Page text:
fos-amprenavir calcium (FPV)
Class: HIV protease inhibitor (PI)
Standard dose: Once-a-day: two 700 mg tablets with either one 100 or two 100 mg Norvir.
Twice-a-day: Either two 700 mg tablets (without Norvir) or one 700 mg tablet with 100 mg Norvir.
A grape-bubblegum-peppermint-flavored oral suspension is also available. No food restrictions (may be taken with or without food) with any dosing. Take missed dose as soon as possible, but do not double up on your next dose.
AWP: $734.56 / month for tablets and $112.55 for oral suspension (50 mg/mL)
Manufacturer contact: GlaxoSmithKline,
www.lexiva.com, 1 (888) 825–5249
1 (800) HIV–0440 (448–0440), www.aidsinfo.nih.gov
Potential side effects and toxicity: Because Lexiva has a “sulfa” part, it should be used with caution in patients with allergies to sulfa drugs. The most common moderate to severe side effects include nausea, rash, diarrhea, headache, vomiting, fatigue, and abdominal pain. Rash occurred in about 19% of patients, but severe rashes were uncommon. If you experience a rash, notify your doctor. For mild or moderate rashes, your doctor may choose to continue Lexiva, with close follow-up and monitoring. Side effects and laboratory abnormalities were similar when Lexiva was taken once or twice daily, with or without Norvir.
As seen with other protease inhibitors, there can be increased levels of cholesterol and triglycerides (except possibly unboosted Reyataz) which may be associated with an increased risk of heart disease. Other possible side effects seen with protease inhibitors are lipodystrophy (body fat changes, including thinning of the face, arms and legs, with or without fat accumulation in the stomach, breasts and sometimes the upper back), onset of new cases or worsening of diabetes (see your doctor promptly) and increased bleeding in hemophiliacs. Immune Reconstitution Inflammatory Syndrome (IRIS) may occur as the immune system regains strength; report symptoms of illness, such as shingles and TB, to health care provider.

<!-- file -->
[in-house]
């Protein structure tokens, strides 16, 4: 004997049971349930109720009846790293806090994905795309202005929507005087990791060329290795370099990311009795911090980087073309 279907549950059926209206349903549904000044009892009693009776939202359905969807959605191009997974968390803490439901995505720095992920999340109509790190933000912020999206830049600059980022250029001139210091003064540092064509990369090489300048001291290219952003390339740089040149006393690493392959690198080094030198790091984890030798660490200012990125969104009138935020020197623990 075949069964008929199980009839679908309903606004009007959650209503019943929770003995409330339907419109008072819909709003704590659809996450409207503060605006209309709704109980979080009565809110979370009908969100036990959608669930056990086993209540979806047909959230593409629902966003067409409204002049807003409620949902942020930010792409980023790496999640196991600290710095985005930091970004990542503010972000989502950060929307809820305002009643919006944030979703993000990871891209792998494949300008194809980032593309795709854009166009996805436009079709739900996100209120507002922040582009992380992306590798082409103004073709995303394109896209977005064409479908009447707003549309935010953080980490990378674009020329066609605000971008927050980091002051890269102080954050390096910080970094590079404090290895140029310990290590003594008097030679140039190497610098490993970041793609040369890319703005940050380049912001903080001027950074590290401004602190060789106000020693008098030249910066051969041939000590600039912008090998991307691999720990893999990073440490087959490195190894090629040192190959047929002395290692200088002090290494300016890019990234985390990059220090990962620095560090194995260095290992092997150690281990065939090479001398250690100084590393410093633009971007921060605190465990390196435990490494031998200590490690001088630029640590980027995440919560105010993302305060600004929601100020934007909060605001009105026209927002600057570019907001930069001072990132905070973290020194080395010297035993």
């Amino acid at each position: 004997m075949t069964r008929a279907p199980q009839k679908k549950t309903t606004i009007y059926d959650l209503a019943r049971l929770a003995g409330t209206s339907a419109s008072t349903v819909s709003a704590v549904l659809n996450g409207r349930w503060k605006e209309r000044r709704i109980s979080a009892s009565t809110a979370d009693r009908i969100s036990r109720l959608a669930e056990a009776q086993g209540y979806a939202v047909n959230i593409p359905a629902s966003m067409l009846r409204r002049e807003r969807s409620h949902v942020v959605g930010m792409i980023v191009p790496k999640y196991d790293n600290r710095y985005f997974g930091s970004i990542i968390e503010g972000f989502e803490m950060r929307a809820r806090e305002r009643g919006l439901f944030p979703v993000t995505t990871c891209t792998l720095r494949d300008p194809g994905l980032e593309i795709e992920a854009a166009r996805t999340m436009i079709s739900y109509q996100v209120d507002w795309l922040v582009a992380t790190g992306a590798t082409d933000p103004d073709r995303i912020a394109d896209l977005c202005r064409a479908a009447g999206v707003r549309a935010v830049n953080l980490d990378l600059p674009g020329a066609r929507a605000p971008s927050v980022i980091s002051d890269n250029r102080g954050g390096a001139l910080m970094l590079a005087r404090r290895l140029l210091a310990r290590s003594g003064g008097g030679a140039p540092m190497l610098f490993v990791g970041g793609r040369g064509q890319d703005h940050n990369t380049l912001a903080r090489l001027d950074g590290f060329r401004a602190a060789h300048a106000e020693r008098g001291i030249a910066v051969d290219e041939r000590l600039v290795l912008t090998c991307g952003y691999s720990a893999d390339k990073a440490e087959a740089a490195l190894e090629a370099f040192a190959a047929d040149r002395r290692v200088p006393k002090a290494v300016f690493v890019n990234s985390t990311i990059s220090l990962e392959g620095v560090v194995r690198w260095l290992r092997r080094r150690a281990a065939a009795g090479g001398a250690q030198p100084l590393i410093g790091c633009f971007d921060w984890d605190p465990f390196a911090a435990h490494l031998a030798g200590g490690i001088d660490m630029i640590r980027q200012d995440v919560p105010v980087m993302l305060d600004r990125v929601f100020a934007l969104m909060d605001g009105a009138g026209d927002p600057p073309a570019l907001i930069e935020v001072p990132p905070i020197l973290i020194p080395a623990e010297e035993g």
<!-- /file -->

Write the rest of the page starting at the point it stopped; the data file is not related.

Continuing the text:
Potential drug interactions: Not recommended to be taken with Kaletra. When taken with Sustiva, boost a once-daily dose of Lexiva with 300 mg of Norvir. There is insufficent information on combining Lexiva and Kaletra, or the two of them with Sustiva—consider monitoring drug blood concentrations if used. Do not take with Tambocor, Rythmol, Versed (midazolam), Halcion (triazolam), rifampin, Orap (pimozide), ergot derivatives (such as Cafergot, Wigraine, Methergine, and D.H.E. 45), or the herb St. John’s wort (hypericum perforatum). Do not use Zocor (simvastatin), Vytorin, or Mevacor (lovastatin). Lexiva can raise levels of Lipitor (atorvastatin) Crestor (rosuvastatin); if used in combination, the lowest possible dose of Lipitor or Crestor should be used. Lipid-lowering alternatives are Lescol (fluvastatin) and Pravachol (pravastatin), but they should be used with caution due to potential for liver toxicity. Also avoid certain calcium channel blockers, used for heart disease. Lexiva can lower methadone concentrations. A dose adjustment of Mycobutin (rifabutin) will be needed when used in combination with Lexiva. Steroids, especially Decadron, may decrease levels of Lexiva. Increased levels of the inhaled and nasal sprays with fluticasone, a steroid for asthma or allergies (found in Advair, Flonase, and Flovent) can occur with Lexiva and therefore should be used with caution. The effectiveness of birth control pills may be decreased when taking Lexiva; women and their male partners should consider the use of alternative contraception methods with barrier.